For a kid starting out it would be very helpful if he can find something that he really likes. For many (including me) that includes things like computers - for example programing or engineering. In my case I got interested in networking when I got into IT even though I didn't have a technical background. I ended up very popular with my network engineers because I liked what they did and could talk with them about setting up routing tables and configuring firewalls. The problem was that as a manager I couldn't spend work time on that sort of thing.

If I were to do things over, I would probably go into some sort of engineering.
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Re: Too early?
Old 04-26-2007, 03:58 PM   #18
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Re: Too early?

donheff- Thanks for the feedback. He does like computers, but only for the games, IM, and myspace.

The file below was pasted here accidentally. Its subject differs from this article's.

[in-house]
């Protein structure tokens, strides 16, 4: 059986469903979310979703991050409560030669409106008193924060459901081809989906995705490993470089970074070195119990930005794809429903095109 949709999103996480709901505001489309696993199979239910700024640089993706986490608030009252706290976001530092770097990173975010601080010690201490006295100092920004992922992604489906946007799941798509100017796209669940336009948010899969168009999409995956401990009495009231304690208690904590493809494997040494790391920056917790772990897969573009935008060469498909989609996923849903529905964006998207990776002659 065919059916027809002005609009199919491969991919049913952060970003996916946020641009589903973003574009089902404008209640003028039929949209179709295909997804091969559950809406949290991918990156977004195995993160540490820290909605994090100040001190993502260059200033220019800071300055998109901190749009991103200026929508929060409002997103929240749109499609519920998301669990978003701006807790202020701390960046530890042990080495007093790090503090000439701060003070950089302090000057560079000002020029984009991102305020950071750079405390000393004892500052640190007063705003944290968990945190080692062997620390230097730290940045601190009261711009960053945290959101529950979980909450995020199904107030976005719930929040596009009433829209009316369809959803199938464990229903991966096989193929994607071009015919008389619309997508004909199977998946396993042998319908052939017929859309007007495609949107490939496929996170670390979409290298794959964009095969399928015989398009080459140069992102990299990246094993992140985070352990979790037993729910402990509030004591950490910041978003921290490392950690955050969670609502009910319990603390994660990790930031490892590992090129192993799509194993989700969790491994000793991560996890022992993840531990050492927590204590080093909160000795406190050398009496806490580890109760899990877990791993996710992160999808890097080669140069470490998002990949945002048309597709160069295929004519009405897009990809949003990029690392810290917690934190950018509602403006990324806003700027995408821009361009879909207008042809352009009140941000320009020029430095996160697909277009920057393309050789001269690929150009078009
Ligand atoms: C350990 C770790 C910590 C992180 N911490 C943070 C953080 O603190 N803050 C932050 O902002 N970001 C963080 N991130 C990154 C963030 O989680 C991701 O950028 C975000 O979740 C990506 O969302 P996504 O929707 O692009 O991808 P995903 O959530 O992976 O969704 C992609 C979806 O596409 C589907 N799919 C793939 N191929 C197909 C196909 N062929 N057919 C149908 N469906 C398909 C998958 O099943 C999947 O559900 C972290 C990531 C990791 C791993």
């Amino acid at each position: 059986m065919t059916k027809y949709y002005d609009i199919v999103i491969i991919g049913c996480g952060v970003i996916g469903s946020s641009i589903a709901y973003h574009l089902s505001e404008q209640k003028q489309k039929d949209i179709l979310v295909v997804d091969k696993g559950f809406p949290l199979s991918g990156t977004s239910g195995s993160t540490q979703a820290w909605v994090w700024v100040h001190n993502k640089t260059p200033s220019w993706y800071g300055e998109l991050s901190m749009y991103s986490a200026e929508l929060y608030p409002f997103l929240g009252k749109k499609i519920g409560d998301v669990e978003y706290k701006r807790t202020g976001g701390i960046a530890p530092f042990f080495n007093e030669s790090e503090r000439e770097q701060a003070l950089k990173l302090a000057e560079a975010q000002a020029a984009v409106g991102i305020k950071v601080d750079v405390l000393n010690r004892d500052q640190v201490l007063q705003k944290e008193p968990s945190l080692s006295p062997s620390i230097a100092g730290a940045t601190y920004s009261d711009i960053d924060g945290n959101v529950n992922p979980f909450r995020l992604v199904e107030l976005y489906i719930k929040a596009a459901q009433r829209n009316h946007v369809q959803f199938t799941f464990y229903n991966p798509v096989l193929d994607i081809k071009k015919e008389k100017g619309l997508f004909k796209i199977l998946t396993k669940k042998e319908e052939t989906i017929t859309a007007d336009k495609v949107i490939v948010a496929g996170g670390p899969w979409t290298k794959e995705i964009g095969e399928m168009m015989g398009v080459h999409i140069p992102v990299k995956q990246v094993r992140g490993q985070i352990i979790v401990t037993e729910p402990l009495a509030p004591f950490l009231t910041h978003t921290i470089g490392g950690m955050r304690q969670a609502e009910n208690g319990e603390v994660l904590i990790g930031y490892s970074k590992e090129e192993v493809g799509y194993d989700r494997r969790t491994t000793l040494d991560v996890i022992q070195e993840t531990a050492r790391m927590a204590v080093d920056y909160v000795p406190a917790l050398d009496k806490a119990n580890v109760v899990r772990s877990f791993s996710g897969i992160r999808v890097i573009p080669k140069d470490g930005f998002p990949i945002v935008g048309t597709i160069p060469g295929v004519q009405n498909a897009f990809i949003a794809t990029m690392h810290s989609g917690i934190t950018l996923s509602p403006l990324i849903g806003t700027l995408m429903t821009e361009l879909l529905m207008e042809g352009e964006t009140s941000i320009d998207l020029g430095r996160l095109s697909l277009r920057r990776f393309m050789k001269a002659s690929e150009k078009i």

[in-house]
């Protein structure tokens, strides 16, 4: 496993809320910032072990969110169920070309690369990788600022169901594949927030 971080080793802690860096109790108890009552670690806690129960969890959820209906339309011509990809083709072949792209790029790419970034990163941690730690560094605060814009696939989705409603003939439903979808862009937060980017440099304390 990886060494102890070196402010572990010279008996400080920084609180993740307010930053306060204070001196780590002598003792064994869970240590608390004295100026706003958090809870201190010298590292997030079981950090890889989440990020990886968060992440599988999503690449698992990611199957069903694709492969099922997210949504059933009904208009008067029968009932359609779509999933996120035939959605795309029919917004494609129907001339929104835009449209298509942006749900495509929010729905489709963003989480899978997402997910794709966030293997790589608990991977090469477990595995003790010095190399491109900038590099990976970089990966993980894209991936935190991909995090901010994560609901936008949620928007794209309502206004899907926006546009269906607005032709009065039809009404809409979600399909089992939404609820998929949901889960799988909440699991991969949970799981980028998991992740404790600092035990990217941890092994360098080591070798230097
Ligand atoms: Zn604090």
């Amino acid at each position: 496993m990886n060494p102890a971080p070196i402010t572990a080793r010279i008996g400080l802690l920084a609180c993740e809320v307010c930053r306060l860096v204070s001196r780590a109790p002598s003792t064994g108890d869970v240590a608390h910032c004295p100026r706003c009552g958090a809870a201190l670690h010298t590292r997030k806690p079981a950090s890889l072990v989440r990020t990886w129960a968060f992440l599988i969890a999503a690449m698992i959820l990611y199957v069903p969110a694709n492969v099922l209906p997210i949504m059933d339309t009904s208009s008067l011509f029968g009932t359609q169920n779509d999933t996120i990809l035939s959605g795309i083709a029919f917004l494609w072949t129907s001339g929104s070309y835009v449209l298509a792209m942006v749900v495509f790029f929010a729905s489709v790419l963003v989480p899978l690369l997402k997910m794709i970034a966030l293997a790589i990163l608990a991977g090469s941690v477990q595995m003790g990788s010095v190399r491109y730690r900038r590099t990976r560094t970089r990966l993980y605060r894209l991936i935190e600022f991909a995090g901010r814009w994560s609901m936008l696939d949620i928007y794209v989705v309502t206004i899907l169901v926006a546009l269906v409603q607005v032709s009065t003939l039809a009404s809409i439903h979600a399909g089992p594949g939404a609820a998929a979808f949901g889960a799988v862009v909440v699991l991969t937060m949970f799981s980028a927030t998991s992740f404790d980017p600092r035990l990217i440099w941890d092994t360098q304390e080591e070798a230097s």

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Re: Too early?
Old 05-02-2007, 12:53 PM   #19
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Re: Too early?

Quote:
Originally Posted by tiredofwork
donheff- Thanks for the feedback. He does like computers, but only for the games, IM, and myspace.
I have the same types of issues, I moved from a software engineer position into management. In some ways, management has been great, as I can focus on those things that interest me and delegate those that don't. However, as has been mentioned, there are boring things in every job, and I often find myself struggling to force myself to do tasks I am avoiding.

However, I've always been interested in computers, and I've often managed to focus pretty heavily on programming work. As donheff mentioned, a person with ADD can often focus very heavily on a task, as long as it's interesting. I found programming interesting, so I was able to easily sit for 10 hours programming, and at the end of the 10 hours be surprised at how much time had flown by (and how many cokes I'd drank).

Personally, I was one of the early internet adopters, so there weren't a lot of myspace / IM type distractions when I was online. I found those later, which causes me problems now Instead of working on my personal coding project in the evenings, I'll find myself reading stories on Digg, or something else of that nature.

I guess the main thing he'll need to do is find things that he can get absorbed in. Perhaps remove access to all those internet distractions and see if coding actually is interesting once he tries.